HEALTH & FITNESS - Plants can clean air in home


It is common knowledge that we need fresh clean air to breathe and we usually think of outdoor air for that. Air pollution is a serious health hazard and this article is to alert you that our homes and offices can also be the source of air pollutants.

Formaldehyde is the most common indoor air pollutant, especially in mobile homes, and can come from foam insulation, plywood, clothing, carpeting and a number of other items. Benzene is released by gasoline, synthetic fibers, plastics and oils. Ammonia, xylene, trichlorethylene and carbon monoxide are other things that pollute the indoor air.

These pollutants have been labeled as VOCs (volatile organic chemicals) and they can irritate the throat and lungs and cause headaches, sinus congestion, fatigue and even more serious symptoms.

Fortunately there is good news. Houseplants can help clean the air. NASA researchers found that a philodendron can cut indoor pollutant levels by 87 percent in only 24 hours.

These researchers recommended placing two to three plants, (8-inch or 10-inch pot-sized plants) for every 100 square feet of indoor space. This may not be practical for everyone, however where we lived in Northwestern New Mexico prior to our move to the Walla Walla Valley last September we had two heartleaf philodendrons which had grown to 10-15 feet long. We had wires strung up on the ceiling to accommodate them.

During the 10 years we had those plants neither my wife nor I had a serious respiratory infection. This was in spite of the fact I was often exposed to those infections in the Indian Health Service clinic where I worked.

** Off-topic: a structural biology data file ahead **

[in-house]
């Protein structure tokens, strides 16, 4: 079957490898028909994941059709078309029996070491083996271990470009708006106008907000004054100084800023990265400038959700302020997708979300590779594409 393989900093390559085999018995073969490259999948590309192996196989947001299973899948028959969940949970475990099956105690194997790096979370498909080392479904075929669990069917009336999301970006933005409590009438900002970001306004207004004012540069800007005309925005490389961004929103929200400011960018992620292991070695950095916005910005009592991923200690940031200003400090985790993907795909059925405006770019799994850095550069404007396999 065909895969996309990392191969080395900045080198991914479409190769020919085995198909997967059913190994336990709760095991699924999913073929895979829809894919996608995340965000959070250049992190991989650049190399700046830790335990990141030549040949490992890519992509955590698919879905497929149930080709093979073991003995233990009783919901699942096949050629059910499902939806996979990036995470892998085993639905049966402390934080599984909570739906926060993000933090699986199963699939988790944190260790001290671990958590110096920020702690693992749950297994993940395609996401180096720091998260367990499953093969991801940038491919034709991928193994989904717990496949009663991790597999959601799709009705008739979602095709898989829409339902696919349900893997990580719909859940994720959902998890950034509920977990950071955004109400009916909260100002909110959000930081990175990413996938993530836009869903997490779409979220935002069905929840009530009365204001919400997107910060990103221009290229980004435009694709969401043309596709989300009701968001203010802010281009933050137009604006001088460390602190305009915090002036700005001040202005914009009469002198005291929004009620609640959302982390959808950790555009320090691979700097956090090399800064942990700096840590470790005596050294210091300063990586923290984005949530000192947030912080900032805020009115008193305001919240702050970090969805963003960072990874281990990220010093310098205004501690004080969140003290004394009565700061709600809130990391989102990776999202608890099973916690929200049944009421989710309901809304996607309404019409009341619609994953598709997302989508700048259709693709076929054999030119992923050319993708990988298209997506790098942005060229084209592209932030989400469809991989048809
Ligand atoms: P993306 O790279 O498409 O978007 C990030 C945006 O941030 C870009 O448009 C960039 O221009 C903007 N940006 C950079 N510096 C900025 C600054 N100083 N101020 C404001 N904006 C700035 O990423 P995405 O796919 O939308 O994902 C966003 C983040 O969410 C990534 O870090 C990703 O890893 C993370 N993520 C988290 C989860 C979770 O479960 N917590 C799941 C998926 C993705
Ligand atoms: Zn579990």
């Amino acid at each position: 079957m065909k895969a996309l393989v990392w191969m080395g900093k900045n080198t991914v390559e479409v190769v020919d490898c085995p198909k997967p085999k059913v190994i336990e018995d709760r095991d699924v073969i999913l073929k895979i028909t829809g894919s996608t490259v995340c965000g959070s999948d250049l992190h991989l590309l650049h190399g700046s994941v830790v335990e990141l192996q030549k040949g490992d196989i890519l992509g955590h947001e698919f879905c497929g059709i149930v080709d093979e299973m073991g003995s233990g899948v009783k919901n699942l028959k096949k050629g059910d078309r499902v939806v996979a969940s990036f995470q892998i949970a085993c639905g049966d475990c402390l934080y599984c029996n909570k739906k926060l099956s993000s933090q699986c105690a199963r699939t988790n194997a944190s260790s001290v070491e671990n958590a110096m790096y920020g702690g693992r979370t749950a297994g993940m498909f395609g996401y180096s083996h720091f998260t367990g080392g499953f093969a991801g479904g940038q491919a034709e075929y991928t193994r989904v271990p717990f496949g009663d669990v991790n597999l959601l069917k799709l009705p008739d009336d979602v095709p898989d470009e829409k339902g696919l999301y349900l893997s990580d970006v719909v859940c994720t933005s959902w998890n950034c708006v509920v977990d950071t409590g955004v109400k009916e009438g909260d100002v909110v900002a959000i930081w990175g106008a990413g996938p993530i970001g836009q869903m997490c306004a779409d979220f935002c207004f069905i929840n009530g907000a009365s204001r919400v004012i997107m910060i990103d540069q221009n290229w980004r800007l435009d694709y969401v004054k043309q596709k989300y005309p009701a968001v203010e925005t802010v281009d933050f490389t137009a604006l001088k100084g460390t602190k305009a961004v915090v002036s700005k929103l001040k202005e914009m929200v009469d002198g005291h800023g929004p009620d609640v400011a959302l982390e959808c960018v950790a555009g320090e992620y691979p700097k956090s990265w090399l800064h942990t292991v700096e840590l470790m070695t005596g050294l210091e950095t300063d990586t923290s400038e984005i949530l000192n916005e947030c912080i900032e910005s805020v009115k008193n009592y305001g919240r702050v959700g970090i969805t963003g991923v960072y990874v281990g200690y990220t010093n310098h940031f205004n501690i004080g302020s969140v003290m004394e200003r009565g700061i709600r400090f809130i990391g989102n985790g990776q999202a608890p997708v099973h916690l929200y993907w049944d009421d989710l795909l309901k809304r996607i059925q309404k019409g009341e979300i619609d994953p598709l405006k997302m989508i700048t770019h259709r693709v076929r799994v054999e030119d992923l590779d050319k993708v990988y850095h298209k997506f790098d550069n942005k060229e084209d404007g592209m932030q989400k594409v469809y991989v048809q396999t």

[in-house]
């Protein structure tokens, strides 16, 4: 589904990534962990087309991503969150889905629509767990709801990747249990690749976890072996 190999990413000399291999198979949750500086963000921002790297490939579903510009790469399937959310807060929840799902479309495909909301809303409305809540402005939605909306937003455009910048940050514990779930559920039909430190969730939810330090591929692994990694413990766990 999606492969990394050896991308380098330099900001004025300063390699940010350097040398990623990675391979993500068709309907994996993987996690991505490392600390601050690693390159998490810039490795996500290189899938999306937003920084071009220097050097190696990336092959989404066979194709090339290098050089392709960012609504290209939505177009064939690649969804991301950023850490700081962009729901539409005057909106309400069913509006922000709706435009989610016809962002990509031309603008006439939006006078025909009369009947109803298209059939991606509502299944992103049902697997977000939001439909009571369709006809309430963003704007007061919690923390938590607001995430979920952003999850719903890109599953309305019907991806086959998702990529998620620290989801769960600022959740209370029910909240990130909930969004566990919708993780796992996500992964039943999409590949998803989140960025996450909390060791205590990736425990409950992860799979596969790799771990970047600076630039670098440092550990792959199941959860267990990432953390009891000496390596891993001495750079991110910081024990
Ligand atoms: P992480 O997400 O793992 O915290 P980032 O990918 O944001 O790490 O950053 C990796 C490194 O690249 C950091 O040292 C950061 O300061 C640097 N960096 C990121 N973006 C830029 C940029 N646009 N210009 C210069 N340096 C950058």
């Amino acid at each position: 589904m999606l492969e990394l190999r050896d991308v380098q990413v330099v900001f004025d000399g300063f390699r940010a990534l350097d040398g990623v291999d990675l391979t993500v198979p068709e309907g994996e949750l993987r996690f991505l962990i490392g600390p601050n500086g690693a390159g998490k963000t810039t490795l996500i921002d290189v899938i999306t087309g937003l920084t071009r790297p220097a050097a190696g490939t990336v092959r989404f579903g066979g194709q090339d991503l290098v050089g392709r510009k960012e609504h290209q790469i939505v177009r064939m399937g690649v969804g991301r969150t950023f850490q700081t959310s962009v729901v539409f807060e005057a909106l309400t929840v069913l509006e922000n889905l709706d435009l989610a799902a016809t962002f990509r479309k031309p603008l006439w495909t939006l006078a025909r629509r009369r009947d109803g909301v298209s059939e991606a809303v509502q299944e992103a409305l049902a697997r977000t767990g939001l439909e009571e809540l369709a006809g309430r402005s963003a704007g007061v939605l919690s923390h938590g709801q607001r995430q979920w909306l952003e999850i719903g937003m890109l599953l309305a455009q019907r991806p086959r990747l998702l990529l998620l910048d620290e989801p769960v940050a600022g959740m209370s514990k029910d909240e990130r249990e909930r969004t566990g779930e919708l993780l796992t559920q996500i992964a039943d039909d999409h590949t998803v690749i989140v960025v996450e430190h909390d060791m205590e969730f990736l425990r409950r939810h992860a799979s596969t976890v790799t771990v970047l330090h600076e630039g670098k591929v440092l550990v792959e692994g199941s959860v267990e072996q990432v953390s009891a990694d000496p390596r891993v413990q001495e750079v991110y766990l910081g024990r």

Since our move here we have purchased two of the heart leaf philodendrons to use in our living room. Here is a list of a few plants that are quite effective at absorbing those VOCs: bamboo palm, chrysanthemum, corn plant, dragon tree, dumb cane (Dieffenbachia), dwarf azalea, English ivy, lady palm, oakleaf ivy, rubber tree, spider plant, wax begonia.

A local florist may be able to furnish you with a list of plants that are suitable. Or one could the book "Grow Fresh Air-50 Houseplants that Purify Your Home or Office" by Dr. B.C. Wolverton.

Dr. Don Casebolt of College Place is a retired physician who is passionate about preventive medicine. He spent four years as a medical officer in the U.S. Navy, the last 2 1/2 years as a flight surgeon. He also worked on the Navajo Reservation for 22 years.


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